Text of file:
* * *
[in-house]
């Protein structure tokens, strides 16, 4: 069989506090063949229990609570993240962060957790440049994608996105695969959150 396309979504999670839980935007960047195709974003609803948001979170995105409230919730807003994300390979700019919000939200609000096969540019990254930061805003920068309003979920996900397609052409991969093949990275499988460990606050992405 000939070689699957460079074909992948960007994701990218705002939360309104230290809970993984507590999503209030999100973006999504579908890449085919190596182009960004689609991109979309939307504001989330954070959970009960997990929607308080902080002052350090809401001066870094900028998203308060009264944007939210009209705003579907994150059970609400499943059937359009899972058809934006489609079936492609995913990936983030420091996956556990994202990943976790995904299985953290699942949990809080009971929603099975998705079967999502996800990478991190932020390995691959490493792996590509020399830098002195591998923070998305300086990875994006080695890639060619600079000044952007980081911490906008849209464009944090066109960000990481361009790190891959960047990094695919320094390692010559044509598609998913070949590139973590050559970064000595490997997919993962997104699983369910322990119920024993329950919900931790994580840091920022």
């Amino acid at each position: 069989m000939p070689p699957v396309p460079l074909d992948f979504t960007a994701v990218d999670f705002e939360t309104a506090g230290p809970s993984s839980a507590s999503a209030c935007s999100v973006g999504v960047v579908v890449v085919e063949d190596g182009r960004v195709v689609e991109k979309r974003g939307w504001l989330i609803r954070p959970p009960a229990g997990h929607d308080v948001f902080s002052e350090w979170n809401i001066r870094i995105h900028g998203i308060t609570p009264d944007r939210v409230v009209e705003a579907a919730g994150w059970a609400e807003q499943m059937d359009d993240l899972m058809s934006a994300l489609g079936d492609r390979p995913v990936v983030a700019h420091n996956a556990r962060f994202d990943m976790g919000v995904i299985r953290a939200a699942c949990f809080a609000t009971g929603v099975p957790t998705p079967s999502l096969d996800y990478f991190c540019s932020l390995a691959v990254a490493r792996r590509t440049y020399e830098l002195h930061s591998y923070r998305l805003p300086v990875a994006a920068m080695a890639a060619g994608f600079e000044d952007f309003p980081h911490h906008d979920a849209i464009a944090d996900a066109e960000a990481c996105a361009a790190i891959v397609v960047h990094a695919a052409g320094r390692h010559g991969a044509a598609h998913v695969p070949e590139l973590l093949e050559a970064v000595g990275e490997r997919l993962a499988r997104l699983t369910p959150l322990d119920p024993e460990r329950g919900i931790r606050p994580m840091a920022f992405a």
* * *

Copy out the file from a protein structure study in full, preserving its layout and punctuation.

[in-house]
């Protein structure tokens, strides 16, 4: 069989506090063949229990609570993240962060957790440049994608996105695969959150 396309979504999670839980935007960047195709974003609803948001979170995105409230919730807003994300390979700019919000939200609000096969540019990254930061805003920068309003979920996900397609052409991969093949990275499988460990606050992405 000939070689699957460079074909992948960007994701990218705002939360309104230290809970993984507590999503209030999100973006999504579908890449085919190596182009960004689609991109979309939307504001989330954070959970009960997990929607308080902080002052350090809401001066870094900028998203308060009264944007939210009209705003579907994150059970609400499943059937359009899972058809934006489609079936492609995913990936983030420091996956556990994202990943976790995904299985953290699942949990809080009971929603099975998705079967999502996800990478991190932020390995691959490493792996590509020399830098002195591998923070998305300086990875994006080695890639060619600079000044952007980081911490906008849209464009944090066109960000990481361009790190891959960047990094695919320094390692010559044509598609998913070949590139973590050559970064000595490997997919993962997104699983369910322990119920024993329950919900931790994580840091920022």
């Amino acid at each position: 069989m000939p070689p699957v396309p460079l074909d992948f979504t960007a994701v990218d999670f705002e939360t309104a506090g230290p809970s993984s839980a507590s999503a209030c935007s999100v973006g999504v960047v579908v890449v085919e063949d190596g182009r960004v195709v689609e991109k979309r974003g939307w504001l989330i609803r954070p959970p009960a229990g997990h929607d308080v948001f902080s002052e350090w979170n809401i001066r870094i995105h900028g998203i308060t609570p009264d944007r939210v409230v009209e705003a579907a919730g994150w059970a609400e807003q499943m059937d359009d993240l899972m058809s934006a994300l489609g079936d492609r390979p995913v990936v983030a700019h420091n996956a556990r962060f994202d990943m976790g919000v995904i299985r953290a939200a699942c949990f809080a609000t009971g929603v099975p957790t998705p079967s999502l096969d996800y990478f991190c540019s932020l390995a691959v990254a490493r792996r590509t440049y020399e830098l002195h930061s591998y923070r998305l805003p300086v990875a994006a920068m080695a890639a060619g994608f600079e000044d952007f309003p980081h911490h906008d979920a849209i464009a944090d996900a066109e960000a990481c996105a361009a790190i891959v397609v960047h990094a695919a052409g320094r390692h010559g991969a044509a598609h998913v695969p070949e590139l973590l093949e050559a970064v000595g990275e490997r997919l993962a499988r997104l699983t369910p959150l322990d119920p024993e460990r329950g919900i931790r606050p994580m840091a920022f992405a």